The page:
Scientists typically weigh multiple competing ideas about how something works and try to figure out which of those is most accurate based on the evidence.
- Evidence may lend support to one hypothesis over others. For example, drilling into coral atolls and discovering a layer of coral thousands of feet thick clearly lent support to the idea that coral atolls form around subsiding volcanic islands. Of course, many other lines of evidence also helped support that idea over competing explanations.
- Evidence may help rule out some hypotheses. Similarly, the results of the atoll drilling project helped refute a different idea — that atolls grow atop underwater mountains built up by oceanic debris, which would have fit with the observation of a thin layer of coral.
- Evidence may lead to the revision of a hypothesis. For example, experiments and observations had long supported the idea that light consists of waves, but in 1905, Einstein showed that a well known (and previously unexplained) phenomenon — the photoelectric effect — made perfect sense if light consisted of discrete particles. This led physicists to modify their ideas about the nature of light: light was both wave-like and particle-like.
- Evidence may reveal a faulty assumption, causing the scientist to revise his or her assumptions and possibly redesign the test. For example, in the 1970s, geologists tried to test ideas about the timing of the transition between the Cretaceous and Tertiary periods by measuring the amount of iridium in the transitional rock layer. The test relied on the assumption that iridium was deposited at a low but constant rate. However, to their surprise, the rock layer contained unusually large amounts of iridium, indicating that their original test design had been based on the false assumption of a low and constant deposition rate.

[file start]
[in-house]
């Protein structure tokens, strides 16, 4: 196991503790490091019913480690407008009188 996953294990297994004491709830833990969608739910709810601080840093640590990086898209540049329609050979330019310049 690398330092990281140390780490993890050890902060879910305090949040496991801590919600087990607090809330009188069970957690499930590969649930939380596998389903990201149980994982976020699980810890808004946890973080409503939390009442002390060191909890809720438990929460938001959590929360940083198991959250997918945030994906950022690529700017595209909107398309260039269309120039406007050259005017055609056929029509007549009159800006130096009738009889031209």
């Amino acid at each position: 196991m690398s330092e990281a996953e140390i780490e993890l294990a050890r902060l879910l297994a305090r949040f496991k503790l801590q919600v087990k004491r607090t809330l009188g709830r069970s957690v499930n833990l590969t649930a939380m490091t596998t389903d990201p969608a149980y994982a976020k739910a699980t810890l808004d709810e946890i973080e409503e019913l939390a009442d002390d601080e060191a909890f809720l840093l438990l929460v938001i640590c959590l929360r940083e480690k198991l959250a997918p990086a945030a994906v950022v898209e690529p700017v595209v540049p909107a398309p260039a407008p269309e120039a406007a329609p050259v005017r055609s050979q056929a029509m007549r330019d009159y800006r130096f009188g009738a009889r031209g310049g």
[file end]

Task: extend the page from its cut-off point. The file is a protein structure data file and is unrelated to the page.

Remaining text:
Take a sidetrip
All tests involve some assumptions. To learn more, jump to Making Assumptions.
- Evidence may inspire a wholly new hypothesis or new research question. For example, the unexpected discovery of large amounts of iridium at the Cretaceous-Tertiary boundary eventually inspired a new hypothesis about a different topic — that the end-Cretaceous mass extinction was triggered by a catastrophic asteroid impact.
- Evidence may be inconclusive, failing to support any particular explanation over another. For example, many biologists and chemists have investigated the origins of life trying to figure out in what environment this occurred. So far, the evidence has not been conclusive, leaving the open question of whether life started in hydrothermal vents, freshwater pools, or somewhere else. Scientists continue to collect more evidence in order to resolve the question.
New evidence can feed back into the process of science in many ways. Most importantly, new evidence helps us evaluate ideas. To learn more about how science evaluates ideas, read on…
In the real world, test results aren’t always clear cut. Often, results end up somewhat supporting or arguing against a particular hypothesis. Learn more about how scientists deal with fuzzy outcomes in Real world results.